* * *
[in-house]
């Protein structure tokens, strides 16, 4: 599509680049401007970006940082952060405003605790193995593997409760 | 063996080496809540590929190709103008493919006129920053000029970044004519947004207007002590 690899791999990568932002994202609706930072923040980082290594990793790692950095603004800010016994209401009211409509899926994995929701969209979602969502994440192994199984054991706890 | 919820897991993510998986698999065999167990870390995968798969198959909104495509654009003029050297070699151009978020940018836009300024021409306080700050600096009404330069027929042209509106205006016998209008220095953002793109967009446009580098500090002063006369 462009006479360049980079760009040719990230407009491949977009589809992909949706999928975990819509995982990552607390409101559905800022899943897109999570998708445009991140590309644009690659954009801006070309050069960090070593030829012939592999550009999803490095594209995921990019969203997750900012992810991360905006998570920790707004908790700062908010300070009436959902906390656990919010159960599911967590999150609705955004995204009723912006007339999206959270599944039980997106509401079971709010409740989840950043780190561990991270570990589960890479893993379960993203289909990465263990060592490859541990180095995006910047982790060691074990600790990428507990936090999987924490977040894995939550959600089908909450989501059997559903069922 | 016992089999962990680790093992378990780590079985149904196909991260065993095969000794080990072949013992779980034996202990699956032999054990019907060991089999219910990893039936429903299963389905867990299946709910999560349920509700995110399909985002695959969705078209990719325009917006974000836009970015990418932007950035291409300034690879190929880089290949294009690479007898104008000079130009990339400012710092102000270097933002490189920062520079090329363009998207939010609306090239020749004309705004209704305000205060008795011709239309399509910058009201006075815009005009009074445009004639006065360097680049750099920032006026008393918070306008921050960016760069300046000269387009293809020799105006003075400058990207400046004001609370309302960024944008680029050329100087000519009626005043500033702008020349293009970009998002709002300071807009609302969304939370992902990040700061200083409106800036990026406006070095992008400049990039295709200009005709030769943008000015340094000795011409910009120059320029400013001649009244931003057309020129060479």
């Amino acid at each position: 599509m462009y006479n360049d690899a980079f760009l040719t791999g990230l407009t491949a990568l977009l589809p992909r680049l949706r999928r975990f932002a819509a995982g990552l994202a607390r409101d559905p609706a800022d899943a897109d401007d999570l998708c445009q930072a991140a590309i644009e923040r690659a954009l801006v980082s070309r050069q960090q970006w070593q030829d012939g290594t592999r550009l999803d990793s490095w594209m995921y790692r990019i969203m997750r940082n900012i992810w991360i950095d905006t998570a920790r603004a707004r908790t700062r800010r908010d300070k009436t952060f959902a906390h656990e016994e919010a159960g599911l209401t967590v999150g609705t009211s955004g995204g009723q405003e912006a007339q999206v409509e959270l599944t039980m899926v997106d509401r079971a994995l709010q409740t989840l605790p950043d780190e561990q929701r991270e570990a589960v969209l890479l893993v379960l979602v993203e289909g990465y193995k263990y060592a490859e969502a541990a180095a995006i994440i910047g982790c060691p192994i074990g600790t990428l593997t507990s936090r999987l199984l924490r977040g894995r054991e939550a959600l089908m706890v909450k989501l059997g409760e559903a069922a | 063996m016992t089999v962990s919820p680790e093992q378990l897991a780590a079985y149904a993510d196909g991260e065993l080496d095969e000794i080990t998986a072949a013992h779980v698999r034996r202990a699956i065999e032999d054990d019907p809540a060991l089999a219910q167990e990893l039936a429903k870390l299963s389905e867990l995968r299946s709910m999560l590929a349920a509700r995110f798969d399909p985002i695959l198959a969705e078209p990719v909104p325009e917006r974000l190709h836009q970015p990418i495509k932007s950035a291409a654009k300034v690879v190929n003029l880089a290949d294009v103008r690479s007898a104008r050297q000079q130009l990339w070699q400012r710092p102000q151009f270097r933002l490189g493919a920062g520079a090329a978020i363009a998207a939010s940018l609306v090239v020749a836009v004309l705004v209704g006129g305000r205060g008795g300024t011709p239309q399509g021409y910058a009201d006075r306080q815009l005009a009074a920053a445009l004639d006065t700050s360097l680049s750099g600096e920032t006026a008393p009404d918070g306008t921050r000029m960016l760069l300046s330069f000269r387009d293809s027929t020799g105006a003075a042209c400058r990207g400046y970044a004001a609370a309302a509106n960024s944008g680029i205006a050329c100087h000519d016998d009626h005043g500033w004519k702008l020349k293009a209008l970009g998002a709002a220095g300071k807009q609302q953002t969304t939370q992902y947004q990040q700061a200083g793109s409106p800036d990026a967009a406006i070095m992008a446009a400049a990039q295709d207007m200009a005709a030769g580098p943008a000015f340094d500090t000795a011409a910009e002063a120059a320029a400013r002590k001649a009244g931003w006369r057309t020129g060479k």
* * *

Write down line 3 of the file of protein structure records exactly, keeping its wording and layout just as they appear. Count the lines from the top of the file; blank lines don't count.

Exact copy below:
């Amino acid at each position: 599509m462009y006479n360049d690899a980079f760009l040719t791999g990230l407009t491949a990568l977009l589809p992909r680049l949706r999928r975990f932002a819509a995982g990552l994202a607390r409101d559905p609706a800022d899943a897109d401007d999570l998708c445009q930072a991140a590309i644009e923040r690659a954009l801006v980082s070309r050069q960090q970006w070593q030829d012939g290594t592999r550009l999803d990793s490095w594209m995921y790692r990019i969203m997750r940082n900012i992810w991360i950095d905006t998570a920790r603004a707004r908790t700062r800010r908010d300070k009436t952060f959902a906390h656990e016994e919010a159960g599911l209401t967590v999150g609705t009211s955004g995204g009723q405003e912006a007339q999206v409509e959270l599944t039980m899926v997106d509401r079971a994995l709010q409740t989840l605790p950043d780190e561990q929701r991270e570990a589960v969209l890479l893993v379960l979602v993203e289909g990465y193995k263990y060592a490859e969502a541990a180095a995006i994440i910047g982790c060691p192994i074990g600790t990428l593997t507990s936090r999987l199984l924490r977040g894995r054991e939550a959600l089908m706890v909450k989501l059997g409760e559903a069922a | 063996m016992t089999v962990s919820p680790e093992q378990l897991a780590a079985y149904a993510d196909g991260e065993l080496d095969e000794i080990t998986a072949a013992h779980v698999r034996r202990a699956i065999e032999d054990d019907p809540a060991l089999a219910q167990e990893l039936a429903k870390l299963s389905e867990l995968r299946s709910m999560l590929a349920a509700r995110f798969d399909p985002i695959l198959a969705e078209p990719v909104p325009e917006r974000l190709h836009q970015p990418i495509k932007s950035a291409a654009k300034v690879v190929n003029l880089a290949d294009v103008r690479s007898a104008r050297q000079q130009l990339w070699q400012r710092p102000q151009f270097r933002l490189g493919a920062g520079a090329a978020i363009a998207a939010s940018l609306v090239v020749a836009v004309l705004v209704g006129g305000r205060g008795g300024t011709p239309q399509g021409y910058a009201d006075r306080q815009l005009a009074a920053a445009l004639d006065t700050s360097l680049s750099g600096e920032t006026a008393p009404d918070g306008t921050r000029m960016l760069l300046s330069f000269r387009d293809s027929t020799g105006a003075a042209c400058r990207g400046y970044a004001a609370a309302a509106n960024s944008g680029i205006a050329c100087h000519d016998d009626h005043g500033w004519k702008l020349k293009a209008l970009g998002a709002a220095g300071k807009q609302q953002t969304t939370q992902y947004q990040q700061a200083g793109s409106p800036d990026a967009a406006i070095m992008a446009a400049a990039q295709d207007m200009a005709a030769g580098p943008a000015f340094d500090t000795a011409a910009e002063a120059a320029a400013r002590k001649a009244g931003w006369r057309t020129g060479k």